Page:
Sunday Independent (Ireland) - Living - - THE END OF ALL DIETS -

Sadly for peo­ple who would pre­fer to avoid an­i­mal prod­ucts, the most nu­tri­ent-dense foods are meat, fish, eggs and dairy foods. A num­ber of vitamins are only found in foods of an­i­mal ori­gin: retinol (which is the form in which the body needs vi­ta­min A); D3 (which is the form in which the body needs vi­ta­min D); K2 (which is the an­i­mal form of vi­ta­min K) and vi­ta­min B12.

If you are veg­e­tar­ian, eggs and dairy prod­ucts will be your best food choices. If you are ve­gan, it will be veg­eta­bles, beans and pulses. If you put any­thing starchy on your plate, it is surplus to nu­tri­tional re­quire­ments. You can have carb meals, but try not to have too many too of­ten and al­ways be aware that you could be eat­ing a fat meal that would be more nu­tri­tious. You can cook chicken in the oven, in its own juices, with ab­so­lutely noth­ing else — but for more flavour, stuff it with gar­lic and fresh lemon as fol­lows. Serves 4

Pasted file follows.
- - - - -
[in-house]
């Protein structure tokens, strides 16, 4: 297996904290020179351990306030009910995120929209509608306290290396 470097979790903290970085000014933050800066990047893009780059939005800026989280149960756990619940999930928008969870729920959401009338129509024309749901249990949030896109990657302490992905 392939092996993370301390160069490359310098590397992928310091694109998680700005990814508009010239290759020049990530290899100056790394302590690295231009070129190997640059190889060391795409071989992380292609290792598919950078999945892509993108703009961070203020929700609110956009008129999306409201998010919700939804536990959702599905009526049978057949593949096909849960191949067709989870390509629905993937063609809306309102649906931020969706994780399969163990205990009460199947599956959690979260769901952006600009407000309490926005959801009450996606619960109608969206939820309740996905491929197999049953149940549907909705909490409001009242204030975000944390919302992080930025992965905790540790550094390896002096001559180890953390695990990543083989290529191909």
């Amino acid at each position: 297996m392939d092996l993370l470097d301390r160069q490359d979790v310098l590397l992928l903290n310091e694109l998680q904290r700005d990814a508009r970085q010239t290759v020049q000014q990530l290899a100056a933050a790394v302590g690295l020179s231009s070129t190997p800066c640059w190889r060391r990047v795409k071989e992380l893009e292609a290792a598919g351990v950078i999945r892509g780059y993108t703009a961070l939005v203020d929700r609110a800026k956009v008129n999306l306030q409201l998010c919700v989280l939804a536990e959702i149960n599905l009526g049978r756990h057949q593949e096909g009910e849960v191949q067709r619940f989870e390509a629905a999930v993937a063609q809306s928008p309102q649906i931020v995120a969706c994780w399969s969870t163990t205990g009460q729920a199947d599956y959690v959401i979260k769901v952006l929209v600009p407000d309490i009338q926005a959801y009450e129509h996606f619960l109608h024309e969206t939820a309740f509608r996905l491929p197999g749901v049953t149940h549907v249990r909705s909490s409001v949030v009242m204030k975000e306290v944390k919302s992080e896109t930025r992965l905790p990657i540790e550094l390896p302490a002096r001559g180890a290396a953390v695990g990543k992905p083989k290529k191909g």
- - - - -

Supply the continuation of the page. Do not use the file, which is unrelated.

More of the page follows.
In­gre­di­ents 1 medium-sized chicken 6-8 gar­lic cloves 1 lemon, quar­tered

Method 1) Pre­heat oven to 350°F/175°c/gas mark 4. 2) If chicken con­tains giblets, re­move and then stuff gar­lic cloves and lemon quar­ters into cav­ity. 3) Cook chicken breast down for the first 30 min­utes to al­low juices to pen­e­trate breast meat, and then turn over. 4) Cook for a fur­ther 30-60 min­utes. Serve with a se­lec­tion of veg­eta­bles in win­ter or mixed salad in sum­mer.

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